Surprising pathway implicated in stuttering

Researchers at Washington University School of Medicine in St. Louis, including Stuart A. Kornfeld, MD, have obtained new evidence that at least some persistent stuttering is caused by mutations in a gene governing not speech, but a metabolic pathway involved in recycling old cell parts. Beyond a simple association, the study provides the first evidence that mutations affecting cellular recycling centers called lysosomes actually play a role in causing some people to stutter.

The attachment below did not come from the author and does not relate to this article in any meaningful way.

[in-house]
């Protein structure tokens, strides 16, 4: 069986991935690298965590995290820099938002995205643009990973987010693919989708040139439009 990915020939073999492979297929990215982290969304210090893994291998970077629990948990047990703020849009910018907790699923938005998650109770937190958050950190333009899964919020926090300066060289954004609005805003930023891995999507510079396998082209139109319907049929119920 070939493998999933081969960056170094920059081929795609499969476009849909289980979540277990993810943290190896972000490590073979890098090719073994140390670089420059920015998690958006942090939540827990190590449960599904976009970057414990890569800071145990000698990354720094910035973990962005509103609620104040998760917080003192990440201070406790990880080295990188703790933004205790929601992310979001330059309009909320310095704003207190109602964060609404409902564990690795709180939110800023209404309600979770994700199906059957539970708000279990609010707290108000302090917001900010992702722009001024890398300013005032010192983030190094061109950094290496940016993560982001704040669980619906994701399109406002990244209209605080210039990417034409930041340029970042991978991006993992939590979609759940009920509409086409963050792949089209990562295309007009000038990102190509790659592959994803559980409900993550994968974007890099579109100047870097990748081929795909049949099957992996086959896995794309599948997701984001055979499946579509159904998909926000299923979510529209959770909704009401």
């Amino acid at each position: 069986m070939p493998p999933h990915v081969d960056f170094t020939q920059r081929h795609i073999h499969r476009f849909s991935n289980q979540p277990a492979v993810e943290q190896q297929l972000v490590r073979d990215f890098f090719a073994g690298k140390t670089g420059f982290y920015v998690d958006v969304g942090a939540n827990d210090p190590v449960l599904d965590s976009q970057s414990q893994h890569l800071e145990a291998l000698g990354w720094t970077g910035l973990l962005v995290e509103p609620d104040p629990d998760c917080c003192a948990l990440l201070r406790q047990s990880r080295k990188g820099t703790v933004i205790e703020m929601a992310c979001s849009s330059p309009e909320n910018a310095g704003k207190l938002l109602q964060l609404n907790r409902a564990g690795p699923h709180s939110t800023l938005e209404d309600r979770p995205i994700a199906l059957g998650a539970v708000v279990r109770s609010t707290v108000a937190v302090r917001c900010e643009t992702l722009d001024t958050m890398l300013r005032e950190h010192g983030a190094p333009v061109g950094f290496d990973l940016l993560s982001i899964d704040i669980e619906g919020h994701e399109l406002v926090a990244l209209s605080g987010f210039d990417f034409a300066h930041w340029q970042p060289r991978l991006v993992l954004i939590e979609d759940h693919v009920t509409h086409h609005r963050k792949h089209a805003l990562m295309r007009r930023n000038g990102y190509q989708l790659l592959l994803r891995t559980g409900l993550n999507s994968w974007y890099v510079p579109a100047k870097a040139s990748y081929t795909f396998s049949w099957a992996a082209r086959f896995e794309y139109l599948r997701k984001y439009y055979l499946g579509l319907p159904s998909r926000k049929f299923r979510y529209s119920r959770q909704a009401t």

Tweet: Scientists decode songbird’s genome

Nearly all animals make sounds instinctively, but baby songbirds learn to sing in virtually the same way human infants learn to speak: by imitating a parent. Now, an international team of scientists, led by the School of Medicine, has decoded the genome of a songbird — the Australian zebra finch — to reveal intriguing clues about the genetic basis and evolution of vocal learning.